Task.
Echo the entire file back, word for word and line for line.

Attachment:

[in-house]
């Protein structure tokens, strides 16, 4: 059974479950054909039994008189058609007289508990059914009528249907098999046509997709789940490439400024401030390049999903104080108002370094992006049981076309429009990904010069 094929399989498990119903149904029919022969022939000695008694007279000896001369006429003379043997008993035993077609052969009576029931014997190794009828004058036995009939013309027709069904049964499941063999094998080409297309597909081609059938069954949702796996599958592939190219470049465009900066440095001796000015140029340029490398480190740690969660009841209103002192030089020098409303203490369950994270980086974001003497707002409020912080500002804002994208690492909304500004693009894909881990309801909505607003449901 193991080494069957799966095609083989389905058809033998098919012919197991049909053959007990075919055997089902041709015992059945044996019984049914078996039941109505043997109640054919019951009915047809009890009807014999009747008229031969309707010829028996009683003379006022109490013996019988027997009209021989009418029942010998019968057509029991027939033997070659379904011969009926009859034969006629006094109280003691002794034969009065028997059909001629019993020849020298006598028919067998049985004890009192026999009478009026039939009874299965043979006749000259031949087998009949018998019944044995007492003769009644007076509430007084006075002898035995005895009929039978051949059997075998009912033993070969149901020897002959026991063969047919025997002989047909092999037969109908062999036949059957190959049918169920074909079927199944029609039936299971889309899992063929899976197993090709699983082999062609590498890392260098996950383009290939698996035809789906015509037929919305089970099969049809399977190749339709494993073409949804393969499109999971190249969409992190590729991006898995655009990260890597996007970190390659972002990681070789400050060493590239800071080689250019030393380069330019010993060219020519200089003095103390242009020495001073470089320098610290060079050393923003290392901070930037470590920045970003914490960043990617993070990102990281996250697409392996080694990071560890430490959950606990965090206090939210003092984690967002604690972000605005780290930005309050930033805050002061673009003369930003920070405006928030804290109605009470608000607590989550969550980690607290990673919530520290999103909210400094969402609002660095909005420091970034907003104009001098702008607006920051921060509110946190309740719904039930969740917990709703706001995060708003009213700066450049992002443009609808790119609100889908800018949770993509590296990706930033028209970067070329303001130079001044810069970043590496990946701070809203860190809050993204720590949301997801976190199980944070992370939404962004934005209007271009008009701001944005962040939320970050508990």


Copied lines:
[in-house]
């Protein structure tokens, strides 16, 4: 059974479950054909039994008189058609007289508990059914009528249907098999046509997709789940490439400024401030390049999903104080108002370094992006049981076309429009990904010069 094929399989498990119903149904029919022969022939000695008694007279000896001369006429003379043997008993035993077609052969009576029931014997190794009828004058036995009939013309027709069904049964499941063999094998080409297309597909081609059938069954949702796996599958592939190219470049465009900066440095001796000015140029340029490398480190740690969660009841209103002192030089020098409303203490369950994270980086974001003497707002409020912080500002804002994208690492909304500004693009894909881990309801909505607003449901 193991080494069957799966095609083989389905058809033998098919012919197991049909053959007990075919055997089902041709015992059945044996019984049914078996039941109505043997109640054919019951009915047809009890009807014999009747008229031969309707010829028996009683003379006022109490013996019988027997009209021989009418029942010998019968057509029991027939033997070659379904011969009926009859034969006629006094109280003691002794034969009065028997059909001629019993020849020298006598028919067998049985004890009192026999009478009026039939009874299965043979006749000259031949087998009949018998019944044995007492003769009644007076509430007084006075002898035995005895009929039978051949059997075998009912033993070969149901020897002959026991063969047919025997002989047909092999037969109908062999036949059957190959049918169920074909079927199944029609039936299971889309899992063929899976197993090709699983082999062609590498890392260098996950383009290939698996035809789906015509037929919305089970099969049809399977190749339709494993073409949804393969499109999971190249969409992190590729991006898995655009990260890597996007970190390659972002990681070789400050060493590239800071080689250019030393380069330019010993060219020519200089003095103390242009020495001073470089320098610290060079050393923003290392901070930037470590920045970003914490960043990617993070990102990281996250697409392996080694990071560890430490959950606990965090206090939210003092984690967002604690972000605005780290930005309050930033805050002061673009003369930003920070405006928030804290109605009470608000607590989550969550980690607290990673919530520290999103909210400094969402609002660095909005420091970034907003104009001098702008607006920051921060509110946190309740719904039930969740917990709703706001995060708003009213700066450049992002443009609808790119609100889908800018949770993509590296990706930033028209970067070329303001130079001044810069970043590496990946701070809203860190809050993204720590949301997801976190199980944070992370939404962004934005209007271009008009701001944005962040939320970050508990």